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While most New York medical malpractice claims assert that the defendant health care provider negligently performed their duties, there are key distinctions between ordinary negligence and medical malpractice claims. In a recent opinion issued by a New York court, the differences between ordinary negligence and medical malpractice were explained. If you suffered harm due to the carelessness of your treatment provider, it is smart to meet with a Rochester medical malpractice attorney to assess what claims you may be able to assert in pursuit of damages.

The Plaintiff’s Harm

It is alleged that the plaintiff, who was living in a state-owned facility, fell down a flight of stairs and injured his back. He subsequently instituted a lawsuit against the state, alleging that it had a duty to recognize his risk of falling and place him on the first floor, and its breach of that duty caused his harm. The defendant moved for dismissal via summary judgment, arguing it was entitled to judgment in its favor as a matter of law.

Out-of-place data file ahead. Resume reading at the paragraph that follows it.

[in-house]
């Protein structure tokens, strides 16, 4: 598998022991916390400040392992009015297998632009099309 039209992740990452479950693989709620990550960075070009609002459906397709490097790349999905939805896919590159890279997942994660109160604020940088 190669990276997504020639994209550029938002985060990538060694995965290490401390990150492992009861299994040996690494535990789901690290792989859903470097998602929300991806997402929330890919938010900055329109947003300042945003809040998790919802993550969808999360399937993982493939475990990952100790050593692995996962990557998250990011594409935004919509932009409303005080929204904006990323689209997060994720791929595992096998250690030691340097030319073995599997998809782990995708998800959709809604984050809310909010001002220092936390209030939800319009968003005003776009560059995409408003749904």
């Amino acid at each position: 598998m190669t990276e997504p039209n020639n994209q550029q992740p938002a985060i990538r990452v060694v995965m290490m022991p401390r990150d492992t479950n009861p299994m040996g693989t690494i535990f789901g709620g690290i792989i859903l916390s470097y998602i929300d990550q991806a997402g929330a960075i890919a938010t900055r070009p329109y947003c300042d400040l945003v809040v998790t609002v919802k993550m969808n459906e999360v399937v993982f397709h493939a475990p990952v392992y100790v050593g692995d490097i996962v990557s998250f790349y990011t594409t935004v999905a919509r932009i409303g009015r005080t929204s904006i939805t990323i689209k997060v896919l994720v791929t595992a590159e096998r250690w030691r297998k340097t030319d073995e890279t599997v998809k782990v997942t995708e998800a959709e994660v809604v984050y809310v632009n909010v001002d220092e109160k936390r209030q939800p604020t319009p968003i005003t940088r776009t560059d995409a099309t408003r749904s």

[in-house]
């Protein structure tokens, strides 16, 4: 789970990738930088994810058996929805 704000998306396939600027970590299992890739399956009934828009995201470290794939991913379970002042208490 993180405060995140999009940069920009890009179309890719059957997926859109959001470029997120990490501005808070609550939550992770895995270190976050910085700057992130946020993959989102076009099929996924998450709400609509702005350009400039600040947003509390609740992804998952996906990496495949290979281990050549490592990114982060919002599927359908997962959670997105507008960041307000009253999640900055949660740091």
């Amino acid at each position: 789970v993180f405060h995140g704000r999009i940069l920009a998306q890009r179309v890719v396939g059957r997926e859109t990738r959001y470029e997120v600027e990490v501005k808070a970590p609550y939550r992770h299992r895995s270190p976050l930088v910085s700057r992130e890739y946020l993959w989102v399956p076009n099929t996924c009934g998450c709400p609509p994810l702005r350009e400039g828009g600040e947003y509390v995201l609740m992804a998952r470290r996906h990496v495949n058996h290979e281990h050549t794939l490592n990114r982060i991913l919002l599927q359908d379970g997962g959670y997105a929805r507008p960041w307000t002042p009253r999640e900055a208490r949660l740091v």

Medical Malpractice Versus Ordinary Negligence

One of the key points of contention between the parties was whether the plaintiff’s complaint asserted medical malpractice or ordinary negligence claims. Specifically, the defendant argued that it was an ordinary negligence claim, and in support of its assertion, stated that the plaintiff’s attorney deemed it ordinary negligence at a pretrial conference. The plaintiff disagreed. Continue reading